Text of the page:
CAREER: Supporting Families’ Collective Agency as Learners in Science Centers and Museums through an Integrated Research and Practice Agenda

Tuesday, June 1, 2021 to Sunday, May 31, 2026
Resource Type:
Project Descriptions | Projects
Environment Type: 
Public Programs, Making and Tinkering Programs, Museum and Science Center Programs, Exhibitions, Museum and Science Center Exhibits
Youth/Teen (up to 17) | Undergraduate/Graduate Students | Families | Educators/Teachers | Museum/ISE Professionals | Evaluators | Learning Researchers
General STEM
Access and Inclusion: 
Women and Girls
New York Hall of Science

Recent studies have advocated for a shift toward educational practices that involve learners in actively contributing to science, technology, engineering, and mathematics (STEM) as a shared and public endeavor, rather than limiting their involvement to the construction of previously established knowledge. Prioritizing learners’ agency in deciding what is worth knowing and how learning takes place may create more equitable and inclusive learning experiences by centering the knowledge, cultural practices, and social interactions that motivate learning for people across ages, genders, and backgrounds. In informal learning environments, families’ social interactions are critical avenues for STEM learning, and science centers and museums have developed strategies for prompting families’ sustained engagement and conversation at STEM exhibits. However, exhibits often guide visitors’ exploration toward predetermined insights, constraining the ways that families can interact with STEM content, and neglecting opportunities to tap into their prior knowledge. Practices in the maker movement that emphasize skill-building and creative expression, and participatory practices in museums that invite visitors to contribute to exhibits in consequential ways both have the potential to reframe STEM learning as an ongoing, social process that welcomes diverse perspectives. Yet little is known about how these practices can be scaled, and how families themselves respond to these efforts, particularly for the diverse family audiences that science centers and museums aim to serve. Further, although gender and ethnicity both affect learning in informal settings, studies often separate participants along a single dimension, obscuring important nuances in families’ experiences. By addressing these outstanding questions, this research responds to the goals of the Advancing Informal STEM Learning (AISL) program, which seeks to advance evidence-based understanding of the design and development of STEM learning opportunities for the public in informal environments. This includes providing multiple pathways for broadening engagement in STEM learning experiences and advancing innovative research on STEM learning in informal environments.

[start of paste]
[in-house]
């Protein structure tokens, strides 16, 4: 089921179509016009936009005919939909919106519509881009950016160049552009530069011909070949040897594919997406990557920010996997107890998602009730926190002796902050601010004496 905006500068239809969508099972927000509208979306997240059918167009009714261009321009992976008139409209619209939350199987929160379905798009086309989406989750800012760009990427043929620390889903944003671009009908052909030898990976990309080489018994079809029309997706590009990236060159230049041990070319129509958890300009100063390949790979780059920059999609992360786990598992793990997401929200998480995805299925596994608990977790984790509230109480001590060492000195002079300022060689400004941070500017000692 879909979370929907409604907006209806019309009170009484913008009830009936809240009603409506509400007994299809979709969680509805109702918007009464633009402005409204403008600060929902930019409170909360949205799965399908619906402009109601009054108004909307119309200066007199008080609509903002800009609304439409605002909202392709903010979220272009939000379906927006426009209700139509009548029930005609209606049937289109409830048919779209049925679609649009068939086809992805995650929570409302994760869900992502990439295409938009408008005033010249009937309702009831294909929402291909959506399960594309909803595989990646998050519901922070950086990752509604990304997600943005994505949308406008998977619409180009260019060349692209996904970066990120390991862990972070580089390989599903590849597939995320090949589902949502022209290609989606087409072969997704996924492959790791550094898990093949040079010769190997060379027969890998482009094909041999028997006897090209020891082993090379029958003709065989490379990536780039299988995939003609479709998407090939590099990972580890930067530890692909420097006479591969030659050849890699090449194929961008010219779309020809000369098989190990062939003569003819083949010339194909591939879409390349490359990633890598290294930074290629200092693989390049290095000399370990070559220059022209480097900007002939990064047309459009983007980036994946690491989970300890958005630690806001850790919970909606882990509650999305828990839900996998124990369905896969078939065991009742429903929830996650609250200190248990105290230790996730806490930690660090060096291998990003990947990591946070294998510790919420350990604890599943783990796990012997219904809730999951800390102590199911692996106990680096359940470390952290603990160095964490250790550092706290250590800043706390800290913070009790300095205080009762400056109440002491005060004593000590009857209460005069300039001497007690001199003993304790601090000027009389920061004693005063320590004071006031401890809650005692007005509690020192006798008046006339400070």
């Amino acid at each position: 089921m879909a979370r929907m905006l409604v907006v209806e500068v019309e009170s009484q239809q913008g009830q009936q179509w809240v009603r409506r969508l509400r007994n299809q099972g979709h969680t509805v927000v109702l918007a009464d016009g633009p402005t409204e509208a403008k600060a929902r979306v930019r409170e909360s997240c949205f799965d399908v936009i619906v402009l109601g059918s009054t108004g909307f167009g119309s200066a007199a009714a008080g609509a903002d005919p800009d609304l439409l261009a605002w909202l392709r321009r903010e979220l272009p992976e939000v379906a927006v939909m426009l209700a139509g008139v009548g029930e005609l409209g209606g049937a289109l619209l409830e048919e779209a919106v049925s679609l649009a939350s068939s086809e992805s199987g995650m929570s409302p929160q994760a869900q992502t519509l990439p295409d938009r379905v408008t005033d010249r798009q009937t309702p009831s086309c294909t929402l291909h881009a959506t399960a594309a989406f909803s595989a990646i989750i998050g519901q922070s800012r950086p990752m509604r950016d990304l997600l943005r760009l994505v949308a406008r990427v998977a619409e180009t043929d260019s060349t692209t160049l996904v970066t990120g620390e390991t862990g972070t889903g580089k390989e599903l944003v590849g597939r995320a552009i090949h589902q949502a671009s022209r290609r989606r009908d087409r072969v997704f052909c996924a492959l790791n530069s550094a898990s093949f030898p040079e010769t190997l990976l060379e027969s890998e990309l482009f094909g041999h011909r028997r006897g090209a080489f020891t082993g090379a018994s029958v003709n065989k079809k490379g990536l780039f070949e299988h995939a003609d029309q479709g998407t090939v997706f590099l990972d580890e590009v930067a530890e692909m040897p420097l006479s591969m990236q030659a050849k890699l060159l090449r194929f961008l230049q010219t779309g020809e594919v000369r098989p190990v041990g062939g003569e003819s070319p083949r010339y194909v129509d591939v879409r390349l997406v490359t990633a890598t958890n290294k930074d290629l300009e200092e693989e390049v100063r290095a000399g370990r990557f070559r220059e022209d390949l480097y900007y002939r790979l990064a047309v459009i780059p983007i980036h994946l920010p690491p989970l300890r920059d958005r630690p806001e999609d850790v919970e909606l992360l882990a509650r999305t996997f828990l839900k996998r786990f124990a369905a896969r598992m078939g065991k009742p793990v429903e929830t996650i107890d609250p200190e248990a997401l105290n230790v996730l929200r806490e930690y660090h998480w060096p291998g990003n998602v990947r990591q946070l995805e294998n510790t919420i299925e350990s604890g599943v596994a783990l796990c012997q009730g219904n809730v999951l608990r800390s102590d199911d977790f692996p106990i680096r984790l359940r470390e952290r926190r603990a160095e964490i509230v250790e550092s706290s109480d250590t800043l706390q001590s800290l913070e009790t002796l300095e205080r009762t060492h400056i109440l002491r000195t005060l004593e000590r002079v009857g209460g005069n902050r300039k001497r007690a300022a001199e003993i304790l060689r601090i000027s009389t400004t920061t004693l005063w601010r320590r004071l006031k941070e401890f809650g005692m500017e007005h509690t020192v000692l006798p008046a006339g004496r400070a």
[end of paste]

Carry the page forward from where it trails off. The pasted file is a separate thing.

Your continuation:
Research will address (1) how families perceive and act on their collective epistemic agency while exploring STEM exhibits (i.e., how they work together to negotiate and pursue their own learning goals); (2) whether and how families’ expressions of agency are influenced by gender and ethnicity; and (3) what exhibit design features support expressions of agency for the broadest possible audience. Research studies will use interviews and observational case studies at a range of exhibits with distinct affordances to examine families’ epistemic agency as a shared, social practice. Cultural historical activity theory and intersectional approaches will guide qualitative analyses of families’ activities as systems that are mediated by the physical environment and social setting. Education activities will involve an ongoing collaboration between researchers, exhibit designers, educators, and facilitators (high-school and college-level floor staff), using a Change Laboratory model. The group will use emerging findings from the research to create a reflection tool to guide the development of more inclusive learning experiences at STEM exhibits, and a set of design principles for supporting families’ expressions of agency. A longitudinal ethnographic study will document the development of inclusive exhibit design practices throughout the project as well as how the Change Lab participants develop their sociocultural perspectives on learning and exhibit design over time. Analyzing these shifts in practice within the Change Lab will provide a deeper understanding of what works and what is difficult or does not occur when working toward infrastructure change in museums. By considering how multiple aspects of families’ identities shape their learning experiences, this work will generate evidence-based recommendations to help science centers and museums develop more inclusive practices that foster a sense of ownership over the learning process for the broadest possible audience of families.

Funding Program: 
Advancing Informal STEM Learning (AISL)
Award Number: 
Funding Amount: 

Team Members

Susan LetourneauSusan LetourneauPrincipal Investigator

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